HELENE HAYMAN, BRITISH MINISTER OF STATE FOR AGRICULTURE: Everyone hopes that what we are seeing is the disease emerging that had been spread prior to the movement restrictions, and if that is so, and with limited lateral spread, then that those restrictions will have been effective. But we're all watching the situation very carefully and not jumping to any conclusions.

KIBEL: The movement of livestock from herds certified free of foot-and-mouth has resumed. And some meat from disease-free animals can now be found in British supermarkets. But the crisis is far from over and the cullings of infected animals continue.

At this infected farm in the north of England, 9,500 sheep and more than 300 cattle from were slaughtered and then burned in massive trenches. It was the largest culling in Britain so far. Amid fears the disease could spread across the English Channel, farmers in Lyon, France began preparing trenches for the incineration of sheep imported from Britain. The sheep are suspected of being infected.

Meanwhile, the European Union has ordered its members to close all livestock markets for two weeks and has extended its ban on British livestock meat and milk products until March 27.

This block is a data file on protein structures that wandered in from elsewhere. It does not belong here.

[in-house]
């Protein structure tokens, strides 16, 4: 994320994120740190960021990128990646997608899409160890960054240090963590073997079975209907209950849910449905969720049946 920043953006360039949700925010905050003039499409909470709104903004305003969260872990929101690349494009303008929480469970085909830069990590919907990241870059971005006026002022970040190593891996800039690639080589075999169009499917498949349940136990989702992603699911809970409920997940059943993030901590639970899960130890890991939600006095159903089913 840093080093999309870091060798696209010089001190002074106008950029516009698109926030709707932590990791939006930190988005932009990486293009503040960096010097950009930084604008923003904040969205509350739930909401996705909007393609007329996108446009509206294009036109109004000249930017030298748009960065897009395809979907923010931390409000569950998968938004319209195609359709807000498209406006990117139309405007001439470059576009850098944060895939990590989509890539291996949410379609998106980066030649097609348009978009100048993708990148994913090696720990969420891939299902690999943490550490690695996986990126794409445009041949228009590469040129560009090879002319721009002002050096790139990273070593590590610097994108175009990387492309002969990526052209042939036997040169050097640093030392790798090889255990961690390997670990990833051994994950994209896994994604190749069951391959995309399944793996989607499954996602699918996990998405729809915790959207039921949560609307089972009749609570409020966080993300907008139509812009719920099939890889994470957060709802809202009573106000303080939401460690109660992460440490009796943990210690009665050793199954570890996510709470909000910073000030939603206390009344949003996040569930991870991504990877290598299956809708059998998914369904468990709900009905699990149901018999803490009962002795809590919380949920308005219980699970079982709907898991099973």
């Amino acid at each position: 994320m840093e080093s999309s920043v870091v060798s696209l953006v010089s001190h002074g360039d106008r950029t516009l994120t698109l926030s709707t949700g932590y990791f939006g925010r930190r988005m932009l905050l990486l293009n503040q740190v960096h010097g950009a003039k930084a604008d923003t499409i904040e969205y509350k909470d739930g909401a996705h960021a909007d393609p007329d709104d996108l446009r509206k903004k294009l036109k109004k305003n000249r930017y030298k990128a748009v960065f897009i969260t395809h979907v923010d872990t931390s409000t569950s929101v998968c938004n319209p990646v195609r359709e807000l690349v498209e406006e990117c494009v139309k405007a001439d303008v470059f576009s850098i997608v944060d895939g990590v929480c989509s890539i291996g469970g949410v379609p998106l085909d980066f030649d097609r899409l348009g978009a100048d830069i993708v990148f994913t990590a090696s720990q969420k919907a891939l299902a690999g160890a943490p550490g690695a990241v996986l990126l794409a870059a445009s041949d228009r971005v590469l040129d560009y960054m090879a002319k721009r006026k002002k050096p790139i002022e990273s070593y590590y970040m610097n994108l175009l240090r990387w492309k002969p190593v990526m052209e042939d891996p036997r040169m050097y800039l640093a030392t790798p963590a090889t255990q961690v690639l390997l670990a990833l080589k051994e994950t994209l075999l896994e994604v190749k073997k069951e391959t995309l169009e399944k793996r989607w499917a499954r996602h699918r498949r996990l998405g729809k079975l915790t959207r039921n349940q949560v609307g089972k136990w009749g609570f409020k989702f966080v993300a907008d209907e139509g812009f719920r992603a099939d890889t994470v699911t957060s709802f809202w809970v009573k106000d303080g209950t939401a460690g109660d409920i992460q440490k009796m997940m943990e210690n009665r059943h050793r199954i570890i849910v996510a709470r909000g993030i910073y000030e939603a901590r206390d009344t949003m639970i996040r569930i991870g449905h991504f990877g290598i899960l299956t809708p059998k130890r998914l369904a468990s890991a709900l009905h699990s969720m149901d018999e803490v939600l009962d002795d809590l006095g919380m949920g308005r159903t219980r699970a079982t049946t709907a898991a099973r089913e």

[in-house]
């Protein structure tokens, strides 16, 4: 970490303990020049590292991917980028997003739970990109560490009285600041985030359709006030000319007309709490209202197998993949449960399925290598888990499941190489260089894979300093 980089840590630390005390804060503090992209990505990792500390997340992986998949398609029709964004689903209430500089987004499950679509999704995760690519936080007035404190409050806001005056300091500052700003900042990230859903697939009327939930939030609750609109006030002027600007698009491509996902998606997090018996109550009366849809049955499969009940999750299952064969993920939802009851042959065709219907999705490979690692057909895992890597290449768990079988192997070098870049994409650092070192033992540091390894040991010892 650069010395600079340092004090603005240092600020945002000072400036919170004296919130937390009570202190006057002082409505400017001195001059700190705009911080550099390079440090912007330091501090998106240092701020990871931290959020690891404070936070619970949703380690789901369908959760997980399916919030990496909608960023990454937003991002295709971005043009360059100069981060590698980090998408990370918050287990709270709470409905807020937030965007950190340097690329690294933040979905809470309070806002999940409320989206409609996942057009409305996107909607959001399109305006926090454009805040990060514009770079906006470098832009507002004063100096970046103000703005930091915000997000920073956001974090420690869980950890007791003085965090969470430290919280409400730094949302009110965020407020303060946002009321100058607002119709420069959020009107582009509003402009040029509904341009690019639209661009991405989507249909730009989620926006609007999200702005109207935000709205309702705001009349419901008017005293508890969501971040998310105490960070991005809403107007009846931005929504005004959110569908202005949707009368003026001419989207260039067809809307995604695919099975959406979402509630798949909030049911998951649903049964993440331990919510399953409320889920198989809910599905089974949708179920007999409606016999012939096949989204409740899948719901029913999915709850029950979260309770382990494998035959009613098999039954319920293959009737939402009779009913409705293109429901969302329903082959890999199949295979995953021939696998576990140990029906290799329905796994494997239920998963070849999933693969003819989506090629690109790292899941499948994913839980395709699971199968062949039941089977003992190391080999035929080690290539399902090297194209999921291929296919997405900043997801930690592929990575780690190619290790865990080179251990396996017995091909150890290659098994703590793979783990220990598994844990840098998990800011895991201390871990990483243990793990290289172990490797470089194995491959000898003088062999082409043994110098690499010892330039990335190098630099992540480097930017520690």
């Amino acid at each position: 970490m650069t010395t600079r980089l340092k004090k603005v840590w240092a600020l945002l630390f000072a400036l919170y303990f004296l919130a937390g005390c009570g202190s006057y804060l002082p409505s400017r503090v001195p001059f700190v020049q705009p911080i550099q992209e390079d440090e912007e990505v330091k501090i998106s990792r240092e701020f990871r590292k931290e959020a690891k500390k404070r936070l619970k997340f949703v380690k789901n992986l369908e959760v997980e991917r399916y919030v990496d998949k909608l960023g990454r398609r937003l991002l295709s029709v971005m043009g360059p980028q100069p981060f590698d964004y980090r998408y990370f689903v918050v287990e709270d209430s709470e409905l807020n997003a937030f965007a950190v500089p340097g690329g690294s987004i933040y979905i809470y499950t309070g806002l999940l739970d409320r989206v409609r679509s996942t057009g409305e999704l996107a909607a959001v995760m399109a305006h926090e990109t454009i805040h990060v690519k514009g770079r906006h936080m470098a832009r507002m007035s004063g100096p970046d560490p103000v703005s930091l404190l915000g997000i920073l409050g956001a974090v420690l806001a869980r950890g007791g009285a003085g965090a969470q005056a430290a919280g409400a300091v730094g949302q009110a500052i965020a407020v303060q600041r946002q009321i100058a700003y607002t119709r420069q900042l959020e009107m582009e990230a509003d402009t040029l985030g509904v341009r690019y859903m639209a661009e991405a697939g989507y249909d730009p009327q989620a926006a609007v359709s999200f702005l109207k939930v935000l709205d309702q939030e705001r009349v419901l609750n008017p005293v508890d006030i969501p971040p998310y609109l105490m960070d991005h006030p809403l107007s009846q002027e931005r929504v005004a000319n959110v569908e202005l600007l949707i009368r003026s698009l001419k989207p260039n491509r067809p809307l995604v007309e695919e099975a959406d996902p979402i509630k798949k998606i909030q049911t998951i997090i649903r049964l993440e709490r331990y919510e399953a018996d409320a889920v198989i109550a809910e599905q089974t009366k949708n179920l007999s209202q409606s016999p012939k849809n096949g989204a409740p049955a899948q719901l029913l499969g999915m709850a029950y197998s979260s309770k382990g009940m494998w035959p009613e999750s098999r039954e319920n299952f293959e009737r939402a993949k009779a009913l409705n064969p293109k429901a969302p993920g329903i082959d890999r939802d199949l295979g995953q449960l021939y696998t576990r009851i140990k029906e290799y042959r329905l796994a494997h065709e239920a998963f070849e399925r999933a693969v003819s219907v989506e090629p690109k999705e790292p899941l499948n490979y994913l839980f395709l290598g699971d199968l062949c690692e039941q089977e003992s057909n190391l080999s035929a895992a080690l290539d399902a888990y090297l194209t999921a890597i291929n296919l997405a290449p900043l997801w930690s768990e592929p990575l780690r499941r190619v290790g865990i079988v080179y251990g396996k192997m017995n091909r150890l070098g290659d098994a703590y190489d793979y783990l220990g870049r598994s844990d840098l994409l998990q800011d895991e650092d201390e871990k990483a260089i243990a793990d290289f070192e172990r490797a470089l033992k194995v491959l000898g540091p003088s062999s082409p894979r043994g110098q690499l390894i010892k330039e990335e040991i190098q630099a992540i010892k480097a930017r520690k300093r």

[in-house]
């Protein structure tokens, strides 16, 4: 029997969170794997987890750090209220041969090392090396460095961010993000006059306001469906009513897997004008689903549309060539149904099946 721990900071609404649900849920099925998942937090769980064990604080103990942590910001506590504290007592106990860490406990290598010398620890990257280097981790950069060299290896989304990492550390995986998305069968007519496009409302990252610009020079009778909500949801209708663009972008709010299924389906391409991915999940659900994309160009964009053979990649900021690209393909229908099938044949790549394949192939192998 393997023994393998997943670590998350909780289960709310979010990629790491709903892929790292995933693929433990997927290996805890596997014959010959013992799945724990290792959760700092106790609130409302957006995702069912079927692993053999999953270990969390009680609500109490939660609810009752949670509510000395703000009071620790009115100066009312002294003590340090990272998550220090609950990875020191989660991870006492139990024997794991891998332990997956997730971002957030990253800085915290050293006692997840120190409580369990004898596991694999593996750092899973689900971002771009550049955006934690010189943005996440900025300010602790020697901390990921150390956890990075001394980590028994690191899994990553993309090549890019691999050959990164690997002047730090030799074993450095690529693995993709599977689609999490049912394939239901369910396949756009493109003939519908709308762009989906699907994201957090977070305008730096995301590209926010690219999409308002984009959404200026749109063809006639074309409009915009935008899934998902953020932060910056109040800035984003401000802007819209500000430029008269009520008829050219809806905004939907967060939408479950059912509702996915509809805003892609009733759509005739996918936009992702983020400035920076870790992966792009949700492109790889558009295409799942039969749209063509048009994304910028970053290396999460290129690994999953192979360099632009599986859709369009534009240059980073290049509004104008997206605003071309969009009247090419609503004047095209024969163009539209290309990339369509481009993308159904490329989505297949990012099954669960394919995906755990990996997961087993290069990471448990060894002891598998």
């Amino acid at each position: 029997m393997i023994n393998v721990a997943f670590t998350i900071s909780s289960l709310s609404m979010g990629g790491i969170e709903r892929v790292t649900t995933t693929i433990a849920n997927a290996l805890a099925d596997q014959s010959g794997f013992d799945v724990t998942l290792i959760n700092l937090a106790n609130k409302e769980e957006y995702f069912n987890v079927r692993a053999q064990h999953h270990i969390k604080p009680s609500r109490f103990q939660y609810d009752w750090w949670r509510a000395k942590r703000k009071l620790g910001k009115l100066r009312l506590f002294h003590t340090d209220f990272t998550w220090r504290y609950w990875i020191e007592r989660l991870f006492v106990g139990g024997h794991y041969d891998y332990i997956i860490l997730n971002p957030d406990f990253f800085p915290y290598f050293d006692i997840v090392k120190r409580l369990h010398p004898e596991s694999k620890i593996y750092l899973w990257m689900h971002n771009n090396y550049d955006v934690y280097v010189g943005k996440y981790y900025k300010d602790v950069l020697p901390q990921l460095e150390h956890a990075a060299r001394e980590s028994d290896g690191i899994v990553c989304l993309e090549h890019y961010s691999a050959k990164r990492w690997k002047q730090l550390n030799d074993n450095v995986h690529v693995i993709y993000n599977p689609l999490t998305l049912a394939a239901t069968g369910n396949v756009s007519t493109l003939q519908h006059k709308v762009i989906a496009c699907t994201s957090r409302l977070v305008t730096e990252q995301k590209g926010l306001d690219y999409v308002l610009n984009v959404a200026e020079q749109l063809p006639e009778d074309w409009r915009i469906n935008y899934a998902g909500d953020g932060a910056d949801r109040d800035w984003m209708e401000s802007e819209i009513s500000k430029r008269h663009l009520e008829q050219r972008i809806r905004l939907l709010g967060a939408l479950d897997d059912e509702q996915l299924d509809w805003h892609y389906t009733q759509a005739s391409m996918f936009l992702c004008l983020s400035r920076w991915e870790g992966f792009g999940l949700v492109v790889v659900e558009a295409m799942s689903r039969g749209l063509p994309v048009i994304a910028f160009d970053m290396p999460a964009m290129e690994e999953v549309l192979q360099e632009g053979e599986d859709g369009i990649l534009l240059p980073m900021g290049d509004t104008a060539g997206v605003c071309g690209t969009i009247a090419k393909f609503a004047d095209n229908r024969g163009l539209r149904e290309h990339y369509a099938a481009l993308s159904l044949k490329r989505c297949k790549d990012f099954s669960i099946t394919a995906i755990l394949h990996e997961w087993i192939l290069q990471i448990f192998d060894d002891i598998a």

Amanda Kibel, CNN, London.



ANNOUNCER: A CNN viewer wants to know: How serious of a threat is the foot-and-mouth disease to the U.S.?

WALTER RODGERS, CNN CORRESPONDENT: The United States last experienced an outbreak of foot-and-mouth disease in 1929. This is a disease which principally affects hoofed animals: cattle, sheep, goats, pigs. If you were to consume an animal that indeed had contracted the disease, it is not something that effects human beings, as a rule. So there's almost no chance at all human beings can get this foot-and-mouth disease.

It is theoretically possible to transmit foot-and-mouth disease from a farm in Britain to the United States. You have to walk around in the mud on a farm in Britain. If that mud remains on your boots, cool and wet, and you go pretty quickly to a farm in the United States within two weeks, you could theoretically infect the animals on an American farm.


HAYNES: We log on in "Science Desk" to check out new technology making it easier to buy clothes online. You know, one of the biggest problems about shopping for clothes on the Web has been that you can't try them on before you buy them. Well, now e-tailers are trying to solve that problem with a virtual 3-D model of -- guess who? -- you.

Ann Kellan reports.


ANN KELLAN, CNN CORRESPONDENT (voice-over): Browsing the racks is easy. But getting the perfect fit?

UNIDENTIFIED FEMALE: That's the worst thing about shopping is trying on clothes.

KELLAN: When you shop online, you can't even do that.

UNIDENTIFIED MALE: That's one of my biggest things about not shopping online because I need to try my clothes on.

KELLAN: If only it was this easy.


COMPUTERIZED VOICE: No, no, no - too complicated.


KELLAN: We're getting closer to this "Jetsons"-age technology. With the right software, a 3-D image of your body can appear on a computer screen so you can virtually try on clothes.